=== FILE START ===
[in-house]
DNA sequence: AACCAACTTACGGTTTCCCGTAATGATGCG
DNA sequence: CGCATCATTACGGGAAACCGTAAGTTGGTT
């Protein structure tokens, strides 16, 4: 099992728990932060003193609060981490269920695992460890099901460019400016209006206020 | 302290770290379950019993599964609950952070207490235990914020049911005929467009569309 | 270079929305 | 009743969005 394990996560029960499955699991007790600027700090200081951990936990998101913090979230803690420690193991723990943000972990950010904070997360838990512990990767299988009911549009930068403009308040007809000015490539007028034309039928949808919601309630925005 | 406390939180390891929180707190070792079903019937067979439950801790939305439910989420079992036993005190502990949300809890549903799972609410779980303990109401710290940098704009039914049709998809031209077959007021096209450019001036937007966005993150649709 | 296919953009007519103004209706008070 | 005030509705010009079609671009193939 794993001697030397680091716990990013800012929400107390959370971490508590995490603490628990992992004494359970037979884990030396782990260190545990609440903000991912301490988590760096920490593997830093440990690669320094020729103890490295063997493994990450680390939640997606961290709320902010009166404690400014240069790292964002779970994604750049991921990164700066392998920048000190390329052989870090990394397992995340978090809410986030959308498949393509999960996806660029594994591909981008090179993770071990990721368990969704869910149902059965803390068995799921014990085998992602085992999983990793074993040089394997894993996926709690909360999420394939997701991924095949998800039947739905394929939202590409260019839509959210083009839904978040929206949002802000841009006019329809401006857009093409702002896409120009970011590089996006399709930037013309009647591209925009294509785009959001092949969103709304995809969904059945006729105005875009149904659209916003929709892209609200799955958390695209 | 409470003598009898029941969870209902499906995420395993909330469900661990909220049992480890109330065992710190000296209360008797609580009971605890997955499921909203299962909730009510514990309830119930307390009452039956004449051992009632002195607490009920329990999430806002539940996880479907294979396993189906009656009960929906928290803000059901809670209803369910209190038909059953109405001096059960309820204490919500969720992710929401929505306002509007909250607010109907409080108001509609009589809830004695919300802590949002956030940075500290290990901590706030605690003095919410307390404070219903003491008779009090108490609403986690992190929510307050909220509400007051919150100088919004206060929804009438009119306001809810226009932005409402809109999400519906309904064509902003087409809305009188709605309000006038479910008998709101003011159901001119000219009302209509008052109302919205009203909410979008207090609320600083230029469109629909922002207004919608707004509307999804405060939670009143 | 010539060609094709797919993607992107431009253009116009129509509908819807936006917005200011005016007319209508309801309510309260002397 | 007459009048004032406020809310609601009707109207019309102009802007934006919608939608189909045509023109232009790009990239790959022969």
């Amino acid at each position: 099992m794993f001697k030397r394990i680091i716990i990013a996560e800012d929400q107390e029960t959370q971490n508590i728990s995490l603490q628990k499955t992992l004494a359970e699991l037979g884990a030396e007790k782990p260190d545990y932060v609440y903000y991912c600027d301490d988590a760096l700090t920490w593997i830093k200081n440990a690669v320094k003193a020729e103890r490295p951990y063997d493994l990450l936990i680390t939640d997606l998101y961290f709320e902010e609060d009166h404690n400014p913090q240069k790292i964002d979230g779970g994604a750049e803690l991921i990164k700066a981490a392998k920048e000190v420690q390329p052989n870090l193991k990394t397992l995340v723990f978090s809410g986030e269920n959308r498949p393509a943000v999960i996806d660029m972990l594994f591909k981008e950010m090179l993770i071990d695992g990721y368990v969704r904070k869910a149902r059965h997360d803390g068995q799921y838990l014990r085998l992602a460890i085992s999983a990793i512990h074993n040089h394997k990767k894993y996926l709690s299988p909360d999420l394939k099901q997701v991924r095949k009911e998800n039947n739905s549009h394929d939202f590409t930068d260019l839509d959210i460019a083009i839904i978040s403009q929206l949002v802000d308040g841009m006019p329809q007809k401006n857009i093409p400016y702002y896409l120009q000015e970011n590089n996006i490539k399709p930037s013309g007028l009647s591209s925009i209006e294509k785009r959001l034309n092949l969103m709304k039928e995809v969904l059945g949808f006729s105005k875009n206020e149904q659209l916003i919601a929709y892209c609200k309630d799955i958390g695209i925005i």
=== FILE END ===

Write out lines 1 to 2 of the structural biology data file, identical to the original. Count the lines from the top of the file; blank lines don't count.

[in-house]
DNA sequence: AACCAACTTACGGTTTCCCGTAATGATGCG